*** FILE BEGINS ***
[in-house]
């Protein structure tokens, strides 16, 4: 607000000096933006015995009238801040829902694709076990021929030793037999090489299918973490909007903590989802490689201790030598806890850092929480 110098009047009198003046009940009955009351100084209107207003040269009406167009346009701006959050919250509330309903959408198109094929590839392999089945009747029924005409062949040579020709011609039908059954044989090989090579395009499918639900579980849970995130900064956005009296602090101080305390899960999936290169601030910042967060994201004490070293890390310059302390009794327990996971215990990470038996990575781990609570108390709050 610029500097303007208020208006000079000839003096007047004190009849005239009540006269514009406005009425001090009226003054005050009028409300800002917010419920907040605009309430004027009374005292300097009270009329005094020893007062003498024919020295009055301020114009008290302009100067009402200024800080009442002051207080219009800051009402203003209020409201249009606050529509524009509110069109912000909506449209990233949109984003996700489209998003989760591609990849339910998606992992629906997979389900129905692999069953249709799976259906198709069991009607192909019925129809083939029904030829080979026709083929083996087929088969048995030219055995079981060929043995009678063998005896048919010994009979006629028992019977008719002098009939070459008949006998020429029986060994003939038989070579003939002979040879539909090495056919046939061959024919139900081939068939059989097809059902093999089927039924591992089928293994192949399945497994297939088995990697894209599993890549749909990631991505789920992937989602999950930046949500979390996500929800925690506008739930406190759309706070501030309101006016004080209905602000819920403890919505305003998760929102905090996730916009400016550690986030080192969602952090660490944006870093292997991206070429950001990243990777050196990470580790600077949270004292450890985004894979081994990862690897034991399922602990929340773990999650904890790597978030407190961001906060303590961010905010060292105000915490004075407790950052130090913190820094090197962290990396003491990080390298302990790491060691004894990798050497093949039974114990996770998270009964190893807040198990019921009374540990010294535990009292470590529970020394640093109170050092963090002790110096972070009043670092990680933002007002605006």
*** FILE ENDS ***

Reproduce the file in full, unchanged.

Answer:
[in-house]
């Protein structure tokens, strides 16, 4: 607000000096933006015995009238801040829902694709076990021929030793037999090489299918973490909007903590989802490689201790030598806890850092929480 110098009047009198003046009940009955009351100084209107207003040269009406167009346009701006959050919250509330309903959408198109094929590839392999089945009747029924005409062949040579020709011609039908059954044989090989090579395009499918639900579980849970995130900064956005009296602090101080305390899960999936290169601030910042967060994201004490070293890390310059302390009794327990996971215990990470038996990575781990609570108390709050 610029500097303007208020208006000079000839003096007047004190009849005239009540006269514009406005009425001090009226003054005050009028409300800002917010419920907040605009309430004027009374005292300097009270009329005094020893007062003498024919020295009055301020114009008290302009100067009402200024800080009442002051207080219009800051009402203003209020409201249009606050529509524009509110069109912000909506449209990233949109984003996700489209998003989760591609990849339910998606992992629906997979389900129905692999069953249709799976259906198709069991009607192909019925129809083939029904030829080979026709083929083996087929088969048995030219055995079981060929043995009678063998005896048919010994009979006629028992019977008719002098009939070459008949006998020429029986060994003939038989070579003939002979040879539909090495056919046939061959024919139900081939068939059989097809059902093999089927039924591992089928293994192949399945497994297939088995990697894209599993890549749909990631991505789920992937989602999950930046949500979390996500929800925690506008739930406190759309706070501030309101006016004080209905602000819920403890919505305003998760929102905090996730916009400016550690986030080192969602952090660490944006870093292997991206070429950001990243990777050196990470580790600077949270004292450890985004894979081994990862690897034991399922602990929340773990999650904890790597978030407190961001906060303590961010905010060292105000915490004075407790950052130090913190820094090197962290990396003491990080390298302990790491060691004894990798050497093949039974114990996770998270009964190893807040198990019921009374540990010294535990009292470590529970020394640093109170050092963090002790110096972070009043670092990680933002007002605006």